Terry's an old Havana veteran like me and what he says is 100% correct. It is very risky to be staying in an illegal casa and it's also risky to be sneaking chicas into your casa without the owners knowing. The casa owner looking at the carnet and maybe writing the info down is for your own protection. The casa owners normally just write this is a separate book or on a scrap of paper plus they may hold on to the carnet until the chica leaves. If a chica doesn't have her carnet with her and you don't have a lot of previous experience with her it's best not to take her back to your casa. Always think with the big head. Not the little one.

  11. #1364
    Never give up your passport. The casa owner needs to record the information from your passport but does not need to have it or keep it. If he tells you that he / she does, it is bullshit.

    They do need to have your entry visa to go to the immigration department to register you, though.

    The issue with illegal casas is potential of theft with no real resolution for you. Yes you can report the illegal casa to the police. The illegal casa will be in trouble but the police will generally be more interested in prosecuting the illegal casa than recovering your stolen stuff.

  12. #1363
    Quote Originally Posted by Dandyist  [View Original Post]
    Ah, I was confused because my casa owner said he had to register me with the authorities.
    On previous trips I have stayed on casas and this is my experience with documentation.

    About three trips ago I stayed at a casa in Miramar, 94th and 2nd ave, a friend had recommended the place since he stayed there before.

    BTW, there is not much action around there and it sucks when you need to go to La Rampa where a lot of the action is.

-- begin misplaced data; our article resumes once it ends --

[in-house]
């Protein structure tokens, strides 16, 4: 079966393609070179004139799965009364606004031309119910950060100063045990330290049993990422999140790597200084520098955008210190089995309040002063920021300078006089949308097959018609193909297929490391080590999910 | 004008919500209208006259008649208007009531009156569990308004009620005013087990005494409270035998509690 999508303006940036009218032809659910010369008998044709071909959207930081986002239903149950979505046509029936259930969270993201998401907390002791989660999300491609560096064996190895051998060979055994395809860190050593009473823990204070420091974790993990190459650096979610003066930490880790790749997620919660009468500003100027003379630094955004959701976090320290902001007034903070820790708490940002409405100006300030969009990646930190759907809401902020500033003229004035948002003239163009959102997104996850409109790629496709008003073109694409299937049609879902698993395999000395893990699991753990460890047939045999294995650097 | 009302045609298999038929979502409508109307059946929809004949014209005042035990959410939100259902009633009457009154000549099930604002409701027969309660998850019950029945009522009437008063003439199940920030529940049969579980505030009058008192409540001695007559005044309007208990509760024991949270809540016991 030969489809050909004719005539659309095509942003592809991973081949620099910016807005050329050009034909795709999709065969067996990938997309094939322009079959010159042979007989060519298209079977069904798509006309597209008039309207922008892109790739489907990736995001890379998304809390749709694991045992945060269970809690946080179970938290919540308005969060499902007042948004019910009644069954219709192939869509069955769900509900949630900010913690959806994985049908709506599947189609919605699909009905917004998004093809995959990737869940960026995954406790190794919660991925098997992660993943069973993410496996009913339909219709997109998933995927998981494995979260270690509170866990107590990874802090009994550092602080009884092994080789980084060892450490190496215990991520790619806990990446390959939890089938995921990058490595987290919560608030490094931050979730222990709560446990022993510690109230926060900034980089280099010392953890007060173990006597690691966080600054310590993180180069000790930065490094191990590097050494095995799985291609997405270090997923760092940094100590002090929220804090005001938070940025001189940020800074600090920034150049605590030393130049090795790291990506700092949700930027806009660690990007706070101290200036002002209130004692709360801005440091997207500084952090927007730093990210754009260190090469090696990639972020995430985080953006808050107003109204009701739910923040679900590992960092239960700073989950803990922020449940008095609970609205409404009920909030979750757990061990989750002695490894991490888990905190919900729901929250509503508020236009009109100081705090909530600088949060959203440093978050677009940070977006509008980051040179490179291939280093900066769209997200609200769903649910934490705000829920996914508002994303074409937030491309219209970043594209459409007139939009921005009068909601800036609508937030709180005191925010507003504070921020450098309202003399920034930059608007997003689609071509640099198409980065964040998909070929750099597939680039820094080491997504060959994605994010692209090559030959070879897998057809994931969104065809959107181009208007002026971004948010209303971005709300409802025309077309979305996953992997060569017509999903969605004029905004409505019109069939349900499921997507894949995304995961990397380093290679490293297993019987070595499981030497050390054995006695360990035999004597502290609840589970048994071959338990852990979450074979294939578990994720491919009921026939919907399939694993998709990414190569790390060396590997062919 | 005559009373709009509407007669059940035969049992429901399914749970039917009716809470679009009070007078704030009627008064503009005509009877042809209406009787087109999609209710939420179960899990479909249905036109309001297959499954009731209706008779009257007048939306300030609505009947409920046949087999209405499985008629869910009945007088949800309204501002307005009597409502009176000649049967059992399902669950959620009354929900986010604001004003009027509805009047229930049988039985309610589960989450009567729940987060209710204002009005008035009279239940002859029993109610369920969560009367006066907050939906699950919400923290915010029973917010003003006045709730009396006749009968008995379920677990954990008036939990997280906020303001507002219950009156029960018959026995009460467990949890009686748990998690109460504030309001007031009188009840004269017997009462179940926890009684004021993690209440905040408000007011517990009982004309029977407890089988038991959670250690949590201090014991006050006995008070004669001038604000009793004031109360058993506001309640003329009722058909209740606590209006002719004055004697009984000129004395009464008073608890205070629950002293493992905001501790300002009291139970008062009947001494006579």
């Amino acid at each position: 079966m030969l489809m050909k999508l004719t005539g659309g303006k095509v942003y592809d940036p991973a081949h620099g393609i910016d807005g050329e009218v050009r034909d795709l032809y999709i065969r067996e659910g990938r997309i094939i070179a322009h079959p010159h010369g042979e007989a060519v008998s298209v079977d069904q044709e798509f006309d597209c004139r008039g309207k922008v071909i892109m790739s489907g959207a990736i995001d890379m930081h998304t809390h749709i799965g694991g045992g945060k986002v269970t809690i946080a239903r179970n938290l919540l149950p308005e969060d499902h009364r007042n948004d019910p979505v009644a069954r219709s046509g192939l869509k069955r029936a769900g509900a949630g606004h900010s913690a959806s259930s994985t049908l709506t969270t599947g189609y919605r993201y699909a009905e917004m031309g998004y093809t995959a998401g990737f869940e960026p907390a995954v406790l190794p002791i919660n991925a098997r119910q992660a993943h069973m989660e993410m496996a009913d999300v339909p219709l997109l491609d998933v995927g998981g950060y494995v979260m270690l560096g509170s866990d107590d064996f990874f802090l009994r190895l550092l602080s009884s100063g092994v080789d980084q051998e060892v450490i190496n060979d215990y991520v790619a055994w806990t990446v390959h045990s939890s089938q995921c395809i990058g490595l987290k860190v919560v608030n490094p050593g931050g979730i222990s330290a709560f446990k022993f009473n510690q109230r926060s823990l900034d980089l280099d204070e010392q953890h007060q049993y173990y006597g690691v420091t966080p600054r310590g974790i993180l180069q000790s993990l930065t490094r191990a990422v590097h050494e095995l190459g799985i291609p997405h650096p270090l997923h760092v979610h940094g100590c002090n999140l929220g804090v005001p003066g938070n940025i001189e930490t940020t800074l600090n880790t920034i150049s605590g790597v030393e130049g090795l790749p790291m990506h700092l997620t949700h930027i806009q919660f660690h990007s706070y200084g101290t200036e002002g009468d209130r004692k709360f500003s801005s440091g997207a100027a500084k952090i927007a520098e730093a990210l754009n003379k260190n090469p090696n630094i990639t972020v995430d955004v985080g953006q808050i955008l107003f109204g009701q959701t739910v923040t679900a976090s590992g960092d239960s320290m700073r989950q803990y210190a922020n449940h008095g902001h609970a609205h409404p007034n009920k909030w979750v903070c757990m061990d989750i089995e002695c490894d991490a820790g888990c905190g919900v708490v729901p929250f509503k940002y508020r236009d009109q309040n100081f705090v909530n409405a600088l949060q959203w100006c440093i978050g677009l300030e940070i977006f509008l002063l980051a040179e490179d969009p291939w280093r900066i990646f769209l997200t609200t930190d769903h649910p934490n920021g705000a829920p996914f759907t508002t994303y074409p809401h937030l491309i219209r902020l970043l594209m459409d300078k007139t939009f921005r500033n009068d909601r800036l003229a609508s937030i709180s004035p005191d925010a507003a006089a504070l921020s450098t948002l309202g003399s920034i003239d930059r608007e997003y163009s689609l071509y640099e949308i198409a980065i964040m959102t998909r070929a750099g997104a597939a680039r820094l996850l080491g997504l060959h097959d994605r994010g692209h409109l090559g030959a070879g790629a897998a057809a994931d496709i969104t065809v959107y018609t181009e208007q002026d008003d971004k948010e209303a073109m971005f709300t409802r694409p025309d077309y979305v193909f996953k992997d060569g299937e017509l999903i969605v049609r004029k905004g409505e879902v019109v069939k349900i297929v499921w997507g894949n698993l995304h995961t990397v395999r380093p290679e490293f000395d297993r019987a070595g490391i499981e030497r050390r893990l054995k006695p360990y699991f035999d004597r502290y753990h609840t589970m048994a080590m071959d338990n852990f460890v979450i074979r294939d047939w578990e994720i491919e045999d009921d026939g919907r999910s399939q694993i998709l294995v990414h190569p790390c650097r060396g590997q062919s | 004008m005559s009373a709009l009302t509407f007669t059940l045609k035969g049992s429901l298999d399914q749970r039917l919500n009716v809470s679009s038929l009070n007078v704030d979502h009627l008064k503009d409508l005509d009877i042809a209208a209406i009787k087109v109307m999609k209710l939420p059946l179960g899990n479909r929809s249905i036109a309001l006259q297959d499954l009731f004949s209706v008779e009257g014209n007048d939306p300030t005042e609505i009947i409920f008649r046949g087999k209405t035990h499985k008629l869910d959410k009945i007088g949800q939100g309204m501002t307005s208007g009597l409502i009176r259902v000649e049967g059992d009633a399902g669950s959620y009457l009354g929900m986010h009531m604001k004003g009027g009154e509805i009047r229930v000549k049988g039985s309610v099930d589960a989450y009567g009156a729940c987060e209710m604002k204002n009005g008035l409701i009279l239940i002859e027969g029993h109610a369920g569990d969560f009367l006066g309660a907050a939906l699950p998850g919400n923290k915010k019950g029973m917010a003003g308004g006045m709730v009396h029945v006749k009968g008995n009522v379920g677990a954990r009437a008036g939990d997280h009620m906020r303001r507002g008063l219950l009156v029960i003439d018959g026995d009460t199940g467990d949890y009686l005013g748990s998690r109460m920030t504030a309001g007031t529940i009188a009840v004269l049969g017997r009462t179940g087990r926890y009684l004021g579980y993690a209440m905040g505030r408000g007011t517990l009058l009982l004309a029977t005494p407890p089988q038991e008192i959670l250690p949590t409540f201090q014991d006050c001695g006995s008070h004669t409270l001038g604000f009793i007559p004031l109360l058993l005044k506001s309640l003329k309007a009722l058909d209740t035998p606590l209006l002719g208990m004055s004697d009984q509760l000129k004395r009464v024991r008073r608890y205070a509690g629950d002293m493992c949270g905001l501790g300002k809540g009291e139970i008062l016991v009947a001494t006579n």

Pros; it was separate from the main house with its private entrance. It's also cheap $25 CUC for the 1st week and $20 CUC for the 2nd week.

    He introduced me to a couple of gals which weren't much to look at but with one of them after inviting her for a drink and telling her what my tastes were introduced me to a co-worker which was super hot.

    Cons; This casa was not legal, in other words the owner was not registered to do business since he had no licencia / permit. Also the owner was a peeping Tom (no kidding).

    He had a set up that I discovered by accident and I had to block the view after I found him out.

    The last couple of times I've been staying near the Malecon which is the area I like to stay and this last time I found a nice casa (35 CUC) on the top floor, 8th which is independent even though the owner lives in the same floor.

    Both apartments have different entrances, problem here is the place is rented most of the year by Italians that work in Havana.

    Now, back to documentation, the last two times the owners or the people that handles the place for them asked me for the passport and then the next day they go somewhere to register the guest staying and how long.

    My understanding was that if they are doing legit business (have a license) they need to do this.